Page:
Skip to content
Licensed Unlicensed Requires Authentication Published by De Gruyter March 14, 2017

Body Language: Tattooing and Branding in Ancient Mesopotamia

  • Mallory Ditchey EMAIL logo


The permanent marking of human bodies by branding and tattooing was practiced throughout the entire three millennia of the cuneiform record. Brands and tattoos were inflicted on slaves as a means of either marking human or divine ownership, or as a method of punishment for slaves who had already run away. This practice was surprisingly consistent; cuneiform tablets from the early third millennium list branded persons and animals owned by the temple household, while documents from the Achaemenid period detail legal disputes involving marked slaves. As the Near Eastern economy became increasingly international, slaves were marked in multiple languages ensuring the maintenance of social order across a broad geographical scope. Mesopotamian branding and tattoo practices had long-lasting consequences; the Greeks and Romans adopted the custom, the Egyptians began to mark prisoners of war, and the Bible prohibits skin marking in certain contexts. This essay provides a broad overview of the textual evidence for branding and tattooing throughout Ancient Mesopotamian history, placing it within the context of a civilization in which writing on natural bodies – animate or otherwise – was profoundly meaningful.


I am indebted to Julia Giessler for her thoughts as I prepared this article, and for directing my attention to text VAS 19, 5. Her forthcoming dissertation will certainly contribute greatly to our understanding of ancient Mesopotamian body marking. I am equally grateful for my mentors who helped along the way, including but not limited to: Marc Van De Mieroop, Eckart Frahm, John Darnell, J. Cale Johnson, and Robert Englund.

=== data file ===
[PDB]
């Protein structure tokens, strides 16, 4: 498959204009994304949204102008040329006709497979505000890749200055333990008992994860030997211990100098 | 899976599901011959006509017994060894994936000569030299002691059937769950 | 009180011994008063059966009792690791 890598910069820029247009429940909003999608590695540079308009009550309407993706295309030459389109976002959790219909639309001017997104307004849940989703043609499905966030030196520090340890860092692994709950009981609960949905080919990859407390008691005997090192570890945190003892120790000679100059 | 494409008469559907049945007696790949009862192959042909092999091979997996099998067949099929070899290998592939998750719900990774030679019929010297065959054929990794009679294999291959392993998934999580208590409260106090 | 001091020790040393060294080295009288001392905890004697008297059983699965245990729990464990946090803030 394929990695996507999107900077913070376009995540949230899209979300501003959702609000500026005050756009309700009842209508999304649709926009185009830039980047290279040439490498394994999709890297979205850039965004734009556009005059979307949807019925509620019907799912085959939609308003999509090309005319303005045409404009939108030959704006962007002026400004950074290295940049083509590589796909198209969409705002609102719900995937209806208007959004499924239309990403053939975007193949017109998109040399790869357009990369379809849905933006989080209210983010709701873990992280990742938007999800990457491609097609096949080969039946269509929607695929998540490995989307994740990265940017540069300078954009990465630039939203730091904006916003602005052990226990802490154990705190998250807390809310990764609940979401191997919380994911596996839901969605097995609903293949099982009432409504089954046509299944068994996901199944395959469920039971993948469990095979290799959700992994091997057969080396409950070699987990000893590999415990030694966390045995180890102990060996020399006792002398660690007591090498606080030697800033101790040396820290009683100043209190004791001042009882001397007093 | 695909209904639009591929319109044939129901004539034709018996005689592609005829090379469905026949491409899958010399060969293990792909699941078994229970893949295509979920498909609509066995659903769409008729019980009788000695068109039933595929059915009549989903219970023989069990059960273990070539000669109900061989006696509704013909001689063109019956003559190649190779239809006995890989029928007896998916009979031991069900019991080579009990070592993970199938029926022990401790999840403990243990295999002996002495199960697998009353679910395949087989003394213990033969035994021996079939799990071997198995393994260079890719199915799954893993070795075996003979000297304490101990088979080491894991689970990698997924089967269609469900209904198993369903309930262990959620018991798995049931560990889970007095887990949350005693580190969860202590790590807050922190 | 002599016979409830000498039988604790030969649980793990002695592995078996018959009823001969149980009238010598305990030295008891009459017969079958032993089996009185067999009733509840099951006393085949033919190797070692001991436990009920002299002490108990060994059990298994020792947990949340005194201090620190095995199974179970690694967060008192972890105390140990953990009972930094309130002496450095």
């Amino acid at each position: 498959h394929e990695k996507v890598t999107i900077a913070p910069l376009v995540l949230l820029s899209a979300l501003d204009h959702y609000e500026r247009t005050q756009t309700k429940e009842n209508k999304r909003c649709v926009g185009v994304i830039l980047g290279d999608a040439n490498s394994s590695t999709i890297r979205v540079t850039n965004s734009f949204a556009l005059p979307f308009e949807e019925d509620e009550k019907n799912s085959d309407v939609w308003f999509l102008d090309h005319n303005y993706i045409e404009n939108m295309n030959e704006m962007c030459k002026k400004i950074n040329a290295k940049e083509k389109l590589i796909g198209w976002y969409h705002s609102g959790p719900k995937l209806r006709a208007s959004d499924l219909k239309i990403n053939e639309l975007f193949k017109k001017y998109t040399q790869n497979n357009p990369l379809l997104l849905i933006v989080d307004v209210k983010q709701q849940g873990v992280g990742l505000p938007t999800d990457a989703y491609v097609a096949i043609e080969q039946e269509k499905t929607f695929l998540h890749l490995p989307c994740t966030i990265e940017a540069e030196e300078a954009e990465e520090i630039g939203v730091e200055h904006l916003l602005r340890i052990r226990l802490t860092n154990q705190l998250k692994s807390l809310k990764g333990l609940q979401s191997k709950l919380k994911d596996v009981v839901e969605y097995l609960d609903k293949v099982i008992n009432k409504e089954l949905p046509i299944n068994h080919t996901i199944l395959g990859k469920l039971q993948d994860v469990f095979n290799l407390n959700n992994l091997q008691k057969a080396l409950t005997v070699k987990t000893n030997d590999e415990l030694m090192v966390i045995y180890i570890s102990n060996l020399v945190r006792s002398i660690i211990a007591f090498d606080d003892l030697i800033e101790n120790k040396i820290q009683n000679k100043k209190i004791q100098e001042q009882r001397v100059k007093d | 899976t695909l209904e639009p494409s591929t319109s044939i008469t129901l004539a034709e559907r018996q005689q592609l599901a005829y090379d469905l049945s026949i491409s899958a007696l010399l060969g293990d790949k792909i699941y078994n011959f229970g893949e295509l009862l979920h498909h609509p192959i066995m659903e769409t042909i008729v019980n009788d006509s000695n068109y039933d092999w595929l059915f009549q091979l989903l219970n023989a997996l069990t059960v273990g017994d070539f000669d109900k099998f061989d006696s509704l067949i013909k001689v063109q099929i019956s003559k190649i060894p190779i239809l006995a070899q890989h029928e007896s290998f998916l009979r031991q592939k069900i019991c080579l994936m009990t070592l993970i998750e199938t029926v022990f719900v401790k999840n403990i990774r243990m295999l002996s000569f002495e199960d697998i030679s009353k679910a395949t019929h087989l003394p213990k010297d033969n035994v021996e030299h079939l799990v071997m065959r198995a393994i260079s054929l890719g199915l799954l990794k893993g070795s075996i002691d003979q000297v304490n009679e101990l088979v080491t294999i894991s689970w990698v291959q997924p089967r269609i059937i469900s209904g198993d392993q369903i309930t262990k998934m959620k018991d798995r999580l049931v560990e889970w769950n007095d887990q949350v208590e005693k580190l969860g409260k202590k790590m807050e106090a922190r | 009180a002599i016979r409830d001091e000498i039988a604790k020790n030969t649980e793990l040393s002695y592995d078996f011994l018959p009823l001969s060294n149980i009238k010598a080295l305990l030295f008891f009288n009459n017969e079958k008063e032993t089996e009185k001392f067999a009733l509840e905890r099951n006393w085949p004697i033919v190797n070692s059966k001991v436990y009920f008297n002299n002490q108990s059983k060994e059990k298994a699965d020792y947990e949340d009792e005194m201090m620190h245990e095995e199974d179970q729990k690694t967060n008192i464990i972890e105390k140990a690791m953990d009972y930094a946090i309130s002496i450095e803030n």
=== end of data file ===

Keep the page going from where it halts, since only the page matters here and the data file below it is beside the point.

Arnaud, D. 1973. Un Document Juridique Concernant Les Oblats. Revue D’assyriologie Et D’archéologie Orientale 67: 147–156. Paris: Ernest Leroux.Search in Google Scholar

Bahrani, Z. 2003. The Graven Image: Representation in Babylonia and Assyria. Philadelphia: University of Pennsylvania Press.10.9783/9780812206777Search in Google Scholar

Beyer, K. 1986. The Aramaic Language: Its Distribution and Subdivisions trans. John F. Healey. Göttingen: Vandenhoeck & Ruprecht.Search in Google Scholar

Bianchi, R. S. 1988. Tattoo in Ancient Egypt. Pp. 210 in Marks of Civilization: Artistic Transformations of the Human Body, ed. A. Rubin. Los Angeles: Museum of Cultural History, University of California.Search in Google Scholar

Booth, C. 2001. Possible Tattooing Instruments in the Petrie Museum. The Journal of Egyptian Archaeology 87: 172–175. London: Egypt Exploration Fund.10.1177/030751330108700114Search in Google Scholar

Dandamaev, M. A. 1984. Slavery in Babylonia: From Nabopolassar to Alexander the Great (626-331 B.C.). DeKalb, IL: Northern Illinois University Press.Search in Google Scholar

De Maaijer, R. 2001. Late Third Millennium Identifying Marks. Pp. 301–24 in Veenhof Anniversary Volume: Studies Presented to Klaas R. Veenhof on the Occasion of His Sixty-Fifth Birthday, eds W.H. Von Soldt and J.G. Dercksen. Leiden: Nederlands Instituut Voor Het Nabije Oosten.Search in Google Scholar

Della Casa, P. 2013. Matters of Identity: Body, Dress, and Markers in Social Context. Tattoos and Body Modifications in Antiquity, eds P. Della Casa and C. Witt Zürich Studies in Archaeology vol. 9: 9–13. Zürich: Chronos Verlag.Search in Google Scholar

Deter-Wolf, A. 2013. The Material Culture and Middle Stone Age Origins of Ancient Tattooing. Tattoos and Body Modifications in Antiquity, eds P.D. Casa and W. Constanze Zürich Studies in Archaeology vol. 9: 15–25. Zürich: Chronos Verlag.Search in Google Scholar

Dorfer, L., M. Moser et al. 1999. A Medical Report from the Stone Age?. The Lancet 354: 1023–1025. London: J. Onwhyn.10.1016/S0140-6736(98)12242-0Search in Google Scholar

Dougherty, R. P. 1923. The Shirkutu of Babylonian Deities. New Haven: Yale University Press.Search in Google Scholar

Dubois, P. 2006. The History of the Impossible: Ancient Utopia. Classical Philology 101/1: 1–14. Chicago: Chicago University Press.10.1086/505668Search in Google Scholar